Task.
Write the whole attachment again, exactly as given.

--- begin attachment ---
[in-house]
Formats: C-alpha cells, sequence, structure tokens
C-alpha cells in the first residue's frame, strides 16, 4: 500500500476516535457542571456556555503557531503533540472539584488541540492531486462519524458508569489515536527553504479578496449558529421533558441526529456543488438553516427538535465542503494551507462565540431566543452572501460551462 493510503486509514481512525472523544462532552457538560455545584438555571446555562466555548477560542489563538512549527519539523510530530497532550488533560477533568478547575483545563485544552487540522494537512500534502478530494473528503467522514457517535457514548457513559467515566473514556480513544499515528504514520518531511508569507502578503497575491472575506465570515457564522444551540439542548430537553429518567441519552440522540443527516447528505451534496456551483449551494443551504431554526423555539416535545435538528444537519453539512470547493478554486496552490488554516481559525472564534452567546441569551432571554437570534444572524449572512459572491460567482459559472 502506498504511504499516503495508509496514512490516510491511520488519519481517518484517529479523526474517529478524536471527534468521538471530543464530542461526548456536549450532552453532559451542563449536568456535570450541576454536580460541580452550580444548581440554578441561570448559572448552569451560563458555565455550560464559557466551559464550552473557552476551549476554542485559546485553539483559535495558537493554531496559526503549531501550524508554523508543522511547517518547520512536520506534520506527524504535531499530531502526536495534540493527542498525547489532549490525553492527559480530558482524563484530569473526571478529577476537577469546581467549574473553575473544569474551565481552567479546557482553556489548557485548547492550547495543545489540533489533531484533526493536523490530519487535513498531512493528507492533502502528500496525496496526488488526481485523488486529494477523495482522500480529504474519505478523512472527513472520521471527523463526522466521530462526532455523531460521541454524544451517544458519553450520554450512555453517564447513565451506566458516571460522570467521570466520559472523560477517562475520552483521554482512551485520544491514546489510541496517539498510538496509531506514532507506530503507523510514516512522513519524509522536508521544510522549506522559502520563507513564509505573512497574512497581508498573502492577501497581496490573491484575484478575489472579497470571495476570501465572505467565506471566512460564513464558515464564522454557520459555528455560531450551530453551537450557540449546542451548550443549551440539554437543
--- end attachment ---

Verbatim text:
[in-house]
Formats: C-alpha cells, sequence, structure tokens
C-alpha cells in the first residue's frame, strides 16, 4: 500500500476516535457542571456556555503557531503533540472539584488541540492531486462519524458508569489515536527553504479578496449558529421533558441526529456543488438553516427538535465542503494551507462565540431566543452572501460551462 493510503486509514481512525472523544462532552457538560455545584438555571446555562466555548477560542489563538512549527519539523510530530497532550488533560477533568478547575483545563485544552487540522494537512500534502478530494473528503467522514457517535457514548457513559467515566473514556480513544499515528504514520518531511508569507502578503497575491472575506465570515457564522444551540439542548430537553429518567441519552440522540443527516447528505451534496456551483449551494443551504431554526423555539416535545435538528444537519453539512470547493478554486496552490488554516481559525472564534452567546441569551432571554437570534444572524449572512459572491460567482459559472 502506498504511504499516503495508509496514512490516510491511520488519519481517518484517529479523526474517529478524536471527534468521538471530543464530542461526548456536549450532552453532559451542563449536568456535570450541576454536580460541580452550580444548581440554578441561570448559572448552569451560563458555565455550560464559557466551559464550552473557552476551549476554542485559546485553539483559535495558537493554531496559526503549531501550524508554523508543522511547517518547520512536520506534520506527524504535531499530531502526536495534540493527542498525547489532549490525553492527559480530558482524563484530569473526571478529577476537577469546581467549574473553575473544569474551565481552567479546557482553556489548557485548547492550547495543545489540533489533531484533526493536523490530519487535513498531512493528507492533502502528500496525496496526488488526481485523488486529494477523495482522500480529504474519505478523512472527513472520521471527523463526522466521530462526532455523531460521541454524544451517544458519553450520554450512555453517564447513565451506566458516571460522570467521570466520559472523560477517562475520552483521554482512551485520544491514546489510541496517539498510538496509531506514532507506530503507523510514516512522513519524509522536508521544510522549506522559502520563507513564509505573512497574512497581508498573502492577501497581496490573491484575484478575489472579497470571495476570501465572505467565506471566512460564513464558515464564522454557520459555528455560531450551530453551537450557540449546542451548550443549551440539554437543